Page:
Why Do Fish Sometimes Die After A Water Change?

Fish can die after a water change if the change is done too suddenly or if the new water is too different from the old water. It’s important to change only a small portion of the water at a time and to gradually introduce new water to the tank so that the fish can adjust.

Fish are a great option as a pet. They are cheaper than a dog or a cat, they’re quiet and they can fit in a 12″ x 6″ x 8″ corner of your house. And unlike a dog that you need to walk and bathe, your fish simply swim themselves around in their tank in water. Research shows that people find watching fish swimming through their aquariums or tanks soothing and relaxing.

However, they aren’t exactly low maintenance, as any fish tank needs regular cleaning and water changes. This must be done carefully, otherwise the fish can die. To avoid that risk, leaving the tank dirty isn’t the solution.


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Why is it important to clean the fish tank?

Just as any household generates waste, fish also make their fair share of trash. They go to the bathroom in the same water they swim through, and all the uneaten fish food settles at the bottom. Dirt also enters the tank from the surroundings. All this waste, especially the fish poop and pee, increases the water’s nitrate and ammonia levels, causing certain and algae and bacteria to flourish. Do you remember how bad the fish tank got after Nemo clogged the water filter? It got so filthy within two days that the dentist had no choice but to clean the tank himself.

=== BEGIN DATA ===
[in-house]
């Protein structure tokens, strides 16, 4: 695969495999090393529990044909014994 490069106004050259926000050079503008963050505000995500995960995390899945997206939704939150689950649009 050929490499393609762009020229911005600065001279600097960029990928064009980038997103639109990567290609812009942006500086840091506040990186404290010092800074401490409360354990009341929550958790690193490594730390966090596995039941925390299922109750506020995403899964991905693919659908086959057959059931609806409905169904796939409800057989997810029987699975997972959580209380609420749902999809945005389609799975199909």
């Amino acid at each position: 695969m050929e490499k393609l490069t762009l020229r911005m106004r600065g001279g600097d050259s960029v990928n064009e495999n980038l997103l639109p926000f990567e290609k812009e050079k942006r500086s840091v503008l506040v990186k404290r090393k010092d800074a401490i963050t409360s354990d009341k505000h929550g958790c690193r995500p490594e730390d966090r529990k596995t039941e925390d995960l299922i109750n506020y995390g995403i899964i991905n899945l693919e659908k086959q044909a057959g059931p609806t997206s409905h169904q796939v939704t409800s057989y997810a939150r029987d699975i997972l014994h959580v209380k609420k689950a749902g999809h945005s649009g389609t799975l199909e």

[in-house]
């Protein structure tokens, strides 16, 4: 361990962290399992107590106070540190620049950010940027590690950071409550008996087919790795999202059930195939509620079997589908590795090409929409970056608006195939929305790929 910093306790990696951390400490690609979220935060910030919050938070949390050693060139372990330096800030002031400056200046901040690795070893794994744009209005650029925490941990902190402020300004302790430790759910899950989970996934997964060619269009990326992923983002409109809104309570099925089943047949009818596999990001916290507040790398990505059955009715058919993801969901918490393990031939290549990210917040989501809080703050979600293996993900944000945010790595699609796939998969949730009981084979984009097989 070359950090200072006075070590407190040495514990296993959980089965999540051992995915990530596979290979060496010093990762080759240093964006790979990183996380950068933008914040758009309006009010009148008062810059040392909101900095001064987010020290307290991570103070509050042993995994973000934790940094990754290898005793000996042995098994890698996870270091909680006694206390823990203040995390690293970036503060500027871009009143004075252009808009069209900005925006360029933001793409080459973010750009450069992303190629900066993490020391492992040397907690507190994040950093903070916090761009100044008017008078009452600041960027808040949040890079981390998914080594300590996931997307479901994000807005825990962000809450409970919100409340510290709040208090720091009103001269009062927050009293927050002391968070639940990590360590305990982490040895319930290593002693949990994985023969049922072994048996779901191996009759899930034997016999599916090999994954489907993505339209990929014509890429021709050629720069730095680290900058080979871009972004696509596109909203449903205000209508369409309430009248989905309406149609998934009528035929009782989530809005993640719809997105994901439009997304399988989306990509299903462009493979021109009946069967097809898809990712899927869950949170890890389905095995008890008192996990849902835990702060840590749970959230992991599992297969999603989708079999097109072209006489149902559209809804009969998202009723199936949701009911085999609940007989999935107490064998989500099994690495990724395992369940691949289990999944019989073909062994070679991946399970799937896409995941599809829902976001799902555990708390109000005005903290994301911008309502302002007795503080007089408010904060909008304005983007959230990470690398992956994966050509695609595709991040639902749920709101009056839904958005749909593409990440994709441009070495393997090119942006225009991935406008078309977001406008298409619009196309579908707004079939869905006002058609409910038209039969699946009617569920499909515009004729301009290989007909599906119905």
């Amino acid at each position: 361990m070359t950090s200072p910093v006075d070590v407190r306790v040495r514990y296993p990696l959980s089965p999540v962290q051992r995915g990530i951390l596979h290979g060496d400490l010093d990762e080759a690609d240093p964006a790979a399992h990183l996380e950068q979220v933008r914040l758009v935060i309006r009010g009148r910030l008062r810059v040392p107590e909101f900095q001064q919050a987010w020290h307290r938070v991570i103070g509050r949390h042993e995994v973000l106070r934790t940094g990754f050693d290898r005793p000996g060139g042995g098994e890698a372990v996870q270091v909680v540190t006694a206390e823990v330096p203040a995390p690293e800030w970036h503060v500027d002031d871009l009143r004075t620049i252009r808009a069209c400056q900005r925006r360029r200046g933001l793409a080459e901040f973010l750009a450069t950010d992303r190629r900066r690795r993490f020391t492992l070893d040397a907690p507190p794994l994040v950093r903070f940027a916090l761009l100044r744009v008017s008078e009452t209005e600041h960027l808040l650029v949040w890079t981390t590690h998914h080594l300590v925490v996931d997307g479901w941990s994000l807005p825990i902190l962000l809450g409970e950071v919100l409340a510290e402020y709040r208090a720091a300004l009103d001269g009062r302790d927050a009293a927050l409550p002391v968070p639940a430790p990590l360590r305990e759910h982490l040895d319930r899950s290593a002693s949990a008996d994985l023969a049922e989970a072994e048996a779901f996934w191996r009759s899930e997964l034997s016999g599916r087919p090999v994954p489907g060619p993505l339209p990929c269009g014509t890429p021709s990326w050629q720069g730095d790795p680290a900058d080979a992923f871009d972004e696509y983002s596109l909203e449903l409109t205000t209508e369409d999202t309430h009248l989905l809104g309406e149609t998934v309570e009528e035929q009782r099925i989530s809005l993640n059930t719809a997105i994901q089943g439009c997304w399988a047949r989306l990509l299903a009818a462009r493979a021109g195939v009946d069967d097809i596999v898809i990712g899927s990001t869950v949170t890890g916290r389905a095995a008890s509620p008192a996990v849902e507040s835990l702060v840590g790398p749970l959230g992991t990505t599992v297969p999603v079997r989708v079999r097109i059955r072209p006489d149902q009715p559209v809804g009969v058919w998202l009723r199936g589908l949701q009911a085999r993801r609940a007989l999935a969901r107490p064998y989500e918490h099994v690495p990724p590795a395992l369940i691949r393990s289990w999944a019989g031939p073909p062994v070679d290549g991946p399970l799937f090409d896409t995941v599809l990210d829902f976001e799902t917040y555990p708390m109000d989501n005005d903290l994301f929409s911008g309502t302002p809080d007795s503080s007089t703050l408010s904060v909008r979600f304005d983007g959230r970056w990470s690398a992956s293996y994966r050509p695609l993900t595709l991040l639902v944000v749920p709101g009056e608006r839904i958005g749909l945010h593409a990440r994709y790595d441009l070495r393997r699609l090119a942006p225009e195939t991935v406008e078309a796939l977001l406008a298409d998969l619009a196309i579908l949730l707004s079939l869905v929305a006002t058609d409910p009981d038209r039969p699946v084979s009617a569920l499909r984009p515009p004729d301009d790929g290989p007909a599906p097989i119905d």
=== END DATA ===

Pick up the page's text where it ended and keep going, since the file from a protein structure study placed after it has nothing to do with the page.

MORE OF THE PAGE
fish tank

Fish in an aquarium.

Ammonia in low concentrations lowers fish immunity and leads to poor growth, and in higher concentrations, ammonia can be deadly for our finned friends. We can’t stop ammonia levels from rising in the tank, as they are produced due to fish metabolism. The more you feed a fish, the more ammonia it will inevitably make. That’s why it’s important not to overfeed your fish. For more help, you can order aquarium water test kits online to help track chemical levels in the tanks.

As you continue feeding the fish, the water’s phosphorous levels will also rise, as fish food contains phosphorous. High phosphorous levels promote algae growth, which can be used as another visual indicator of the water’s quality.

Additionally, water changes help replenish the dissolved oxygen levels in the tank, which fish need to breathe, so adequate water changing helps to increase the lifespan of your pet fish.

That being said, the trick is to do it right, otherwise the fish may die of shock!

Why can the fish die?

Suddenly changing all the water in the aquarium comes as a shock to the fish. Imagine if someone grabbed you from your home and put you in an entirely new one in the span of three minutes! It would surprise you, right? The fish are back in the same tank, but the environment has completely changed.

The nutrient, oxygen, ammonia and nitrate levels have all shifted very rapidly. If the new water is suddenly added from the tap, even the water temperature differs. This scares the fish and puts the poor things in a shocked and stressed state. Too much stress is lethal, so it’s essential to gradually change the water over time.